"Why do we human beings typically experience awe...when we try to comprehend, grasp, certain things, such as the origin of space and time, the being of nothingness, the nature of understanding itself? I cannot see what evolutionary advantage this combination gives us--the combination of insufficiency of intellectual grasp together with consciousness that the grasp is insufficient." Page 85— From Jason's Picks
Diary of a Bad Year takes on the world of politics—a new topic for Coetzee—and explores the role of the writer in our times with an extraordinary moral compass.
J.M. Coetzee's latest novel, The Schooldays of Jesus, is now available from Viking. Late Essays: 2006-2016 will be available January 2018.
J.M. Coetzee once again breaks literary ground with Diary of a Bad Year, a book that is, in the words of its protagonist, a response to the present in which I find myself. Aging author Senor C has been commissioned to write a series of essays entitled Strong Opinions, of which he has many. After hiring a beautiful young typist named Anya, the two embark on a relationship that will have a profound impact on them both especially when Alan, Anya's no-good boyfriend, develops designs on Senor C's bank account. Told in these three voices simultaneously, Coetzee has created any entirely new way of telling a story, and nothing less than an involving, argumentative, moving novel (The New Yorker).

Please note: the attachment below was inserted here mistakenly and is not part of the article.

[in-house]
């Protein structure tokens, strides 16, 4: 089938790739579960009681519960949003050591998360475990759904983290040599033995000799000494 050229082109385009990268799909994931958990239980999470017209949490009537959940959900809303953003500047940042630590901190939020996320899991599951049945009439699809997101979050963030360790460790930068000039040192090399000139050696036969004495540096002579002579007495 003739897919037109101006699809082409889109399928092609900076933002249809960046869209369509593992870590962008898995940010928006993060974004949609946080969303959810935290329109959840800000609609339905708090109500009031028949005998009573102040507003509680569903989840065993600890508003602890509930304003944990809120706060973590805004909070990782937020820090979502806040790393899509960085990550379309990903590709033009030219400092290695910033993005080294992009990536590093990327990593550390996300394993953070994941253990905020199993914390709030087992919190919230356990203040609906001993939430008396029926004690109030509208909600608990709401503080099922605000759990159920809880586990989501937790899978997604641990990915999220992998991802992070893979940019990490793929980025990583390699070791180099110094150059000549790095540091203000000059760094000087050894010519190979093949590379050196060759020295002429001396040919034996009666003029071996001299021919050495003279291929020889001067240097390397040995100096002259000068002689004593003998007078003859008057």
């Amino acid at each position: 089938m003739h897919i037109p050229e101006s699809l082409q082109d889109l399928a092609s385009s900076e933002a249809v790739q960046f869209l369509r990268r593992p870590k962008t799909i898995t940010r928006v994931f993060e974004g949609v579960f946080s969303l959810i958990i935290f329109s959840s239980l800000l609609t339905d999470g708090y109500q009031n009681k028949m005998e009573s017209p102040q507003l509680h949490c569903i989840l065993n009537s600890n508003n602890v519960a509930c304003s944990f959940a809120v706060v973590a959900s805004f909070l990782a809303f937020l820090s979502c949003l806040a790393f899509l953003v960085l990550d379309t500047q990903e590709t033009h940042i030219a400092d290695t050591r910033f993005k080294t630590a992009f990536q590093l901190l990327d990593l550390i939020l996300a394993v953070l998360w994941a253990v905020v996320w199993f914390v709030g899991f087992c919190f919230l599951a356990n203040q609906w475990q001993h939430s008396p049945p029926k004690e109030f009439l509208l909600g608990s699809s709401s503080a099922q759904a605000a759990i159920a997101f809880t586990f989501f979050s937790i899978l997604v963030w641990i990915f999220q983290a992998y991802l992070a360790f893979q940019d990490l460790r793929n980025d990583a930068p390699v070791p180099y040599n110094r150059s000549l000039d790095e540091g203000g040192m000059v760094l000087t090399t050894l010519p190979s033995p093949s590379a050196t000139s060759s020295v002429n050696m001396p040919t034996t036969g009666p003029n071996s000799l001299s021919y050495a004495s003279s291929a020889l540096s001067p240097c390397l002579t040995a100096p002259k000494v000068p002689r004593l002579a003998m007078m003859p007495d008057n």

About the Author
Born in Cape Town, South Africa, on February 9, 1940, John Michael Coetzee studied first at Cape Town and later at the University of Texas at Austin, where he earned a Ph.D. degree in literature. In 1972 he returned to South Africa and joined the faculty of the University of Cape Town. His works of fiction include Dusklands, Waiting for the Barbarians, which won South Africa’s highest literary honor, the Central News Agency Literary Award, and the Life and Times of Michael K., for which Coetzee was awarded his first Booker Prize in 1983. He has also published a memoir, Boyhood: Scenes From a Provincial Life, and several essays collections. He has won many other literary prizes including the Lannan Award for Fiction, the Jerusalem Prize and The Irish Times International Fiction Prize. In 1999 he again won Britain’s prestigious Booker Prize for Disgrace, becoming the first author to win the award twice in its 31-year history. In 2003, Coetzee was awarded the Nobel Prize in Literature.